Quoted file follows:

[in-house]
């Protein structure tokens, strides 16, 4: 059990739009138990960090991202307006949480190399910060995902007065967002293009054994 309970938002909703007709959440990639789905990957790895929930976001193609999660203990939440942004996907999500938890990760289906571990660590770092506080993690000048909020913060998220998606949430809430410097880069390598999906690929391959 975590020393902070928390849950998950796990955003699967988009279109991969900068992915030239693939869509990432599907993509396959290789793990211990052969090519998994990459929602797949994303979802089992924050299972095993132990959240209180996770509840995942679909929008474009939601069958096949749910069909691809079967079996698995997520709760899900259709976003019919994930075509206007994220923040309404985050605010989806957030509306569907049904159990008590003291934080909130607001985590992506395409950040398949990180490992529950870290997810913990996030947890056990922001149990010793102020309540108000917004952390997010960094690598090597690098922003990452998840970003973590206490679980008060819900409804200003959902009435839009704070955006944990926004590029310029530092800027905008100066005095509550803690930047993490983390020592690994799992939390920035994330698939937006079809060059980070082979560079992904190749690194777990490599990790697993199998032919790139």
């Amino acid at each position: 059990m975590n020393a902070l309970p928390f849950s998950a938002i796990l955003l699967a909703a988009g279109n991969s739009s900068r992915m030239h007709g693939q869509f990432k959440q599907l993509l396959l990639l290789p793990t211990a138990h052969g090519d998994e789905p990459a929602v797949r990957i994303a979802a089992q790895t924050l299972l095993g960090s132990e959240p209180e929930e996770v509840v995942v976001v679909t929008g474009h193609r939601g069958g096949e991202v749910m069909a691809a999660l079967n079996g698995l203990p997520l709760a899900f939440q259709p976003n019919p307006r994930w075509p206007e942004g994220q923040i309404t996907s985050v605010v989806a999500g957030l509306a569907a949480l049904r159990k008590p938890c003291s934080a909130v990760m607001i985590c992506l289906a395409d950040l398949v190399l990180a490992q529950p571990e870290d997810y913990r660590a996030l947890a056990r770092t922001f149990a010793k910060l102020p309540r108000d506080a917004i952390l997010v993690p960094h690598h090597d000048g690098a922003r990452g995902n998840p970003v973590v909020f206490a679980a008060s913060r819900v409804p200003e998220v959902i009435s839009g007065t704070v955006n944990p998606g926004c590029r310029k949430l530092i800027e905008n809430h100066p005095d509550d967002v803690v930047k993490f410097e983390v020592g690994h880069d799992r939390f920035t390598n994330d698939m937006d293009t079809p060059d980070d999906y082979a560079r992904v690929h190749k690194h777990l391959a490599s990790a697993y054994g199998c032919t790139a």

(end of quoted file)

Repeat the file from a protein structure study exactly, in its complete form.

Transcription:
[in-house]
């Protein structure tokens, strides 16, 4: 059990739009138990960090991202307006949480190399910060995902007065967002293009054994 309970938002909703007709959440990639789905990957790895929930976001193609999660203990939440942004996907999500938890990760289906571990660590770092506080993690000048909020913060998220998606949430809430410097880069390598999906690929391959 975590020393902070928390849950998950796990955003699967988009279109991969900068992915030239693939869509990432599907993509396959290789793990211990052969090519998994990459929602797949994303979802089992924050299972095993132990959240209180996770509840995942679909929008474009939601069958096949749910069909691809079967079996698995997520709760899900259709976003019919994930075509206007994220923040309404985050605010989806957030509306569907049904159990008590003291934080909130607001985590992506395409950040398949990180490992529950870290997810913990996030947890056990922001149990010793102020309540108000917004952390997010960094690598090597690098922003990452998840970003973590206490679980008060819900409804200003959902009435839009704070955006944990926004590029310029530092800027905008100066005095509550803690930047993490983390020592690994799992939390920035994330698939937006079809060059980070082979560079992904190749690194777990490599990790697993199998032919790139």
């Amino acid at each position: 059990m975590n020393a902070l309970p928390f849950s998950a938002i796990l955003l699967a909703a988009g279109n991969s739009s900068r992915m030239h007709g693939q869509f990432k959440q599907l993509l396959l990639l290789p793990t211990a138990h052969g090519d998994e789905p990459a929602v797949r990957i994303a979802a089992q790895t924050l299972l095993g960090s132990e959240p209180e929930e996770v509840v995942v976001v679909t929008g474009h193609r939601g069958g096949e991202v749910m069909a691809a999660l079967n079996g698995l203990p997520l709760a899900f939440q259709p976003n019919p307006r994930w075509p206007e942004g994220q923040i309404t996907s985050v605010v989806a999500g957030l509306a569907a949480l049904r159990k008590p938890c003291s934080a909130v990760m607001i985590c992506l289906a395409d950040l398949v190399l990180a490992q529950p571990e870290d997810y913990r660590a996030l947890a056990r770092t922001f149990a010793k910060l102020p309540r108000d506080a917004i952390l997010v993690p960094h690598h090597d000048g690098a922003r990452g995902n998840p970003v973590v909020f206490a679980a008060s913060r819900v409804p200003e998220v959902i009435s839009g007065t704070v955006n944990p998606g926004c590029r310029k949430l530092i800027e905008n809430h100066p005095d509550d967002v803690v930047k993490f410097e983390v020592g690994h880069d799992r939390f920035t390598n994330d698939m937006d293009t079809p060059d980070d999906y082979a560079r992904v690929h190749k690194h777990l391959a490599s990790a697993y054994g199998c032919t790139a």